Australia Improves in the Global Environmental Sustainability Index
According to the 2005 Environmental Sustainability Index (ESI) produced by a team of environmental experts at Yale and Columbia universities, Australia is rated 13th in the world in environmental sustainability out of 146 countries, just ahead of Gabon, but behind New Zealand and Latvia.
The Index, released earlier this year at the World Economic Forum in Davos, Switzerland, ranks Finland, Norway, Uruguay, Sweden and Iceland as the top five sustainable nations, respectively. Their high ESI scores are attributed to substantial natural resource endowments, low population, and successful management of environment and development issues.
The EIS ranks countries on 21 dements of environmental sustainability covering natural resource endowments, past and present pollution levels, environmental management efforts, contributions to protection of the global commons, and a society's capacity to improve its environmental performance over time.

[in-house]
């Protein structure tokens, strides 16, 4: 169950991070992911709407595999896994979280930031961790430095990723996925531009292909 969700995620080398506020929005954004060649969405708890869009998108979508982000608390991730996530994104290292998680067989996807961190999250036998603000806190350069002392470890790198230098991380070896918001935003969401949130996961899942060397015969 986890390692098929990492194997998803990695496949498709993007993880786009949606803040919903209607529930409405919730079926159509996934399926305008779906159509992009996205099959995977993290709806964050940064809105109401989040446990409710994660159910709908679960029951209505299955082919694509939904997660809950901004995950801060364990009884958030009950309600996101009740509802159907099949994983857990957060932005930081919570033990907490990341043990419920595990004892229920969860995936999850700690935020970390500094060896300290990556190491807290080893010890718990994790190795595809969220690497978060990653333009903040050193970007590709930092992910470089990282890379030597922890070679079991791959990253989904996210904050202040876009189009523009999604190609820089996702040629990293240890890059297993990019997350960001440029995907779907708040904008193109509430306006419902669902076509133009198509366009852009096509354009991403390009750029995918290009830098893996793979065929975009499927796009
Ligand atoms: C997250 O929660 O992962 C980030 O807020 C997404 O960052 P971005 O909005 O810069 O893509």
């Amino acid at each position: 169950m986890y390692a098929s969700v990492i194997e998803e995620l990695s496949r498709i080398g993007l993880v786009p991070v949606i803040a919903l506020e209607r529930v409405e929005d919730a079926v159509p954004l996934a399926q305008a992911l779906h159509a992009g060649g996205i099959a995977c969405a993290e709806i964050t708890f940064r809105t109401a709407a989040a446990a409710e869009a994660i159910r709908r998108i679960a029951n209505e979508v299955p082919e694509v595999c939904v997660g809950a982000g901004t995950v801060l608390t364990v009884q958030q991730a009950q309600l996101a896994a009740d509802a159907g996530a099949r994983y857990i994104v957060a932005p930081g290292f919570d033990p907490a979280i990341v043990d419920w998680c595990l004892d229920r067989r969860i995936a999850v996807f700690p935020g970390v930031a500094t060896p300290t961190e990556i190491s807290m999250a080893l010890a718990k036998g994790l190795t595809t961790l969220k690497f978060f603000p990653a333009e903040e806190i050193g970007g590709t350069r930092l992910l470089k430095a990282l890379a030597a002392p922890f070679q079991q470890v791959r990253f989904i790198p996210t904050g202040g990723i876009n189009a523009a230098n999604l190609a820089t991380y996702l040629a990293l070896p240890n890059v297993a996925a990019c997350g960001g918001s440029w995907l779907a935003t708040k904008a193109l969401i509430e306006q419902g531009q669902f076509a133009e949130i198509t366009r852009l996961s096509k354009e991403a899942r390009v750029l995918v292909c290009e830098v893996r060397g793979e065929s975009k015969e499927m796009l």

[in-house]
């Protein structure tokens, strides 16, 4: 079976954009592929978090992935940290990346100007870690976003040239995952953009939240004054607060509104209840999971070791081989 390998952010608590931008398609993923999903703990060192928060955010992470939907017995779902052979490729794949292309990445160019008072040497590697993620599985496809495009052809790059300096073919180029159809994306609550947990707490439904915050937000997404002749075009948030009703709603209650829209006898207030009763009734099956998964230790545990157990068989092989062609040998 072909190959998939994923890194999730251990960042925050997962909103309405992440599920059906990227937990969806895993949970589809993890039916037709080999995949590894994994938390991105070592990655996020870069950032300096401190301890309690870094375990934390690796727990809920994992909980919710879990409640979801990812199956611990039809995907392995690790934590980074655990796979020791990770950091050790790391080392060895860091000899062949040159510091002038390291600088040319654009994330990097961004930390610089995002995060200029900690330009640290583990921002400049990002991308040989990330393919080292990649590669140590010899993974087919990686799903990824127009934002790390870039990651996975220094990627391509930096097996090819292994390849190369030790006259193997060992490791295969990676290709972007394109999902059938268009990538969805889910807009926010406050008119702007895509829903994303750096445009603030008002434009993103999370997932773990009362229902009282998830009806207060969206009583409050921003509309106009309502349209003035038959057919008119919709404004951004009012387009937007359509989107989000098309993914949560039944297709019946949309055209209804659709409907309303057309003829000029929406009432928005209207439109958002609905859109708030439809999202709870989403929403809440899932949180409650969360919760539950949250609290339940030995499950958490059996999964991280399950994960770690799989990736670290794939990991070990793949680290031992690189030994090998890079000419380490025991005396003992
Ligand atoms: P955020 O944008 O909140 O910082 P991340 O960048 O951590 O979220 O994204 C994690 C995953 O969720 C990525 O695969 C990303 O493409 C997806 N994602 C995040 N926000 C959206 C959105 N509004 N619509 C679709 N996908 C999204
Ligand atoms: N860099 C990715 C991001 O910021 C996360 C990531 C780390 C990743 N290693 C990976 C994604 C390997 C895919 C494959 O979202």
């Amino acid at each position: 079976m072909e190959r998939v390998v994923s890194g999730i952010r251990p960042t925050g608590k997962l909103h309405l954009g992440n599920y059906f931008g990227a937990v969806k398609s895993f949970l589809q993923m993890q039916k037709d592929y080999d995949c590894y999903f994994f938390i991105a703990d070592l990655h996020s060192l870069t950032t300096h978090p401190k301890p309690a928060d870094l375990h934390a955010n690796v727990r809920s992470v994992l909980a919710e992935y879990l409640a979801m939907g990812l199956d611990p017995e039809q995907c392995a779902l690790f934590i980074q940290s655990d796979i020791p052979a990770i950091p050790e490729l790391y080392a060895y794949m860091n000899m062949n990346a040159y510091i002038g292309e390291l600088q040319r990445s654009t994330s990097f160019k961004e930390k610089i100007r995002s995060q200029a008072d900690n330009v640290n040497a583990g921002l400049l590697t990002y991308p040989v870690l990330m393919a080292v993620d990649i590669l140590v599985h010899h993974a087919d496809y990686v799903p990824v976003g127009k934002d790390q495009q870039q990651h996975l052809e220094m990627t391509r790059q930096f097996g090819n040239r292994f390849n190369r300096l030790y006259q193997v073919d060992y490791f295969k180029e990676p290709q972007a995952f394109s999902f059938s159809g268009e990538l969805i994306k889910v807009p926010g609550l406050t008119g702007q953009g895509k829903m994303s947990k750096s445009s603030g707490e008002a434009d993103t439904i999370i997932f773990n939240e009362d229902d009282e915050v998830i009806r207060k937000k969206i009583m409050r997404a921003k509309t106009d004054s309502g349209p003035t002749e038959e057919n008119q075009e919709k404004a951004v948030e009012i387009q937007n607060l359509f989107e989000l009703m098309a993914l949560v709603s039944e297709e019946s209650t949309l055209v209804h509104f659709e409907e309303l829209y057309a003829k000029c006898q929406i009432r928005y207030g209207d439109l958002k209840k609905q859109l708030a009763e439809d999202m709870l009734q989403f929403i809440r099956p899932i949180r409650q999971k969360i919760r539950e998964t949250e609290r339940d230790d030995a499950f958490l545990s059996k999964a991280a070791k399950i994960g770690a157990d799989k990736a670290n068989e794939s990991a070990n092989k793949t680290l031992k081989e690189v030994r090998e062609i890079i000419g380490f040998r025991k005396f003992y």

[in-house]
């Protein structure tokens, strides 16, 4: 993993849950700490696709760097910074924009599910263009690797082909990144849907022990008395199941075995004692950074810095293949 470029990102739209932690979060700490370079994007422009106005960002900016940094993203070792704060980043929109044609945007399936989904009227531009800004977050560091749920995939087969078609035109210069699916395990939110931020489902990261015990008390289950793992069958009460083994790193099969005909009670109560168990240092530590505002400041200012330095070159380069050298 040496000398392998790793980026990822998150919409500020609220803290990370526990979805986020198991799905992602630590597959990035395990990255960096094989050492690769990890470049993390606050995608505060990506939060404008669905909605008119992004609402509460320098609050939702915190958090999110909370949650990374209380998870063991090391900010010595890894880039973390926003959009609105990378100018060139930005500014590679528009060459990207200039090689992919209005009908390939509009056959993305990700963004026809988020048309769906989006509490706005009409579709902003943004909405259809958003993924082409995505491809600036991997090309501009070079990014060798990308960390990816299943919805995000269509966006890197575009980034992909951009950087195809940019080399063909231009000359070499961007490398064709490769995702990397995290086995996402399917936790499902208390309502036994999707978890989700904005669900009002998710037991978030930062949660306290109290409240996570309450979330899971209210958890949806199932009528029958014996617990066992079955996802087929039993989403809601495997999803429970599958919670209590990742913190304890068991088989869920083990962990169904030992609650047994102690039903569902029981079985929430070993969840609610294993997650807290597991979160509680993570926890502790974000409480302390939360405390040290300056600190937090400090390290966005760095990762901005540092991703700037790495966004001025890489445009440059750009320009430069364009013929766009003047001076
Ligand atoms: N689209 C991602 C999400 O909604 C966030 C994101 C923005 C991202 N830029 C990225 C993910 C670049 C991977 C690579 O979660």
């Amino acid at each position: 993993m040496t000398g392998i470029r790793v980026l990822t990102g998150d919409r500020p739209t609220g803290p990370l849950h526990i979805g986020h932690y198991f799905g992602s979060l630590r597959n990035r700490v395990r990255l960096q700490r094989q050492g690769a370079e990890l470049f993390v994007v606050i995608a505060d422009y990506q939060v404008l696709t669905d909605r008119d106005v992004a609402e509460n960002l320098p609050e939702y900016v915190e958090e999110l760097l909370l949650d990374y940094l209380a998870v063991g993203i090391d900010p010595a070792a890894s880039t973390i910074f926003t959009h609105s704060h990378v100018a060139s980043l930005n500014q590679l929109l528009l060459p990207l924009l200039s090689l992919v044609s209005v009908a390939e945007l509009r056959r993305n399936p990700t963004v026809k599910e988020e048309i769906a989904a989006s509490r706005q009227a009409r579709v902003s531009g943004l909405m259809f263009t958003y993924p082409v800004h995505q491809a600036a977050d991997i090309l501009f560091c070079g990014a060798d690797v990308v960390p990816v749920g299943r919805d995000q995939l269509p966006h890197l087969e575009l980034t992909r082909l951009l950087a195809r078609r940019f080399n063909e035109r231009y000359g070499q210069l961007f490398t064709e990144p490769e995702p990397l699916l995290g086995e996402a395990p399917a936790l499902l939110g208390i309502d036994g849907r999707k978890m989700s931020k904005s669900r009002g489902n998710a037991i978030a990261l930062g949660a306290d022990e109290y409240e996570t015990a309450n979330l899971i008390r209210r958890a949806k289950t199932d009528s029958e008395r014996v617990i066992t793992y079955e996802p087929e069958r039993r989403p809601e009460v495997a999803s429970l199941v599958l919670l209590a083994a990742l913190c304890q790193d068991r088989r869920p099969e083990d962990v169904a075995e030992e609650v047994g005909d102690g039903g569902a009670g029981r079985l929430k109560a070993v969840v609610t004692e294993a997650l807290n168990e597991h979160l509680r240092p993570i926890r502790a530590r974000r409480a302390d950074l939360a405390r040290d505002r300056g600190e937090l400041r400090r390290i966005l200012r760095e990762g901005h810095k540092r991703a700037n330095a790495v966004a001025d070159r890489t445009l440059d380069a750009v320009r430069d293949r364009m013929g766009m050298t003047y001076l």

Improving from 2002's 16th place, Australia scored well in the Social and Institutional Capacity, Environmental Systems, and Reducing Human Vulnerability sectors, with Science and Technology rated highly. We ranked very poorly, however, in the Global Stewardship and Reducing Stresses sectors, with scores for Reducing Air Pollution and Reducing Transboundary Environmental Pressures being twice as low as the average score for countries in our socio-economic grouping. This suggests that Australia has some of the best knowledge capacity for how to solve major problems, but could still be doing much more to alleviate them.
While the 2005 ESI generates a number of policy conclusions, income emerges as a critical driver of environmental results. It's also clear that the variables that gauge a country's commitment to good governance--including robust political debate, a free press, lack of corruption, and rule of law are highly correlated with overall environmental success.
The ESI demonstrates, however, that environmental protection need not come at the cost of competitiveness. Finland is the equal of the United States in competitiveness but scores much higher on environmental sustainability and outperforms the US across a spectrum of issues, from air pollution to contributions to global-scale environmental effects. …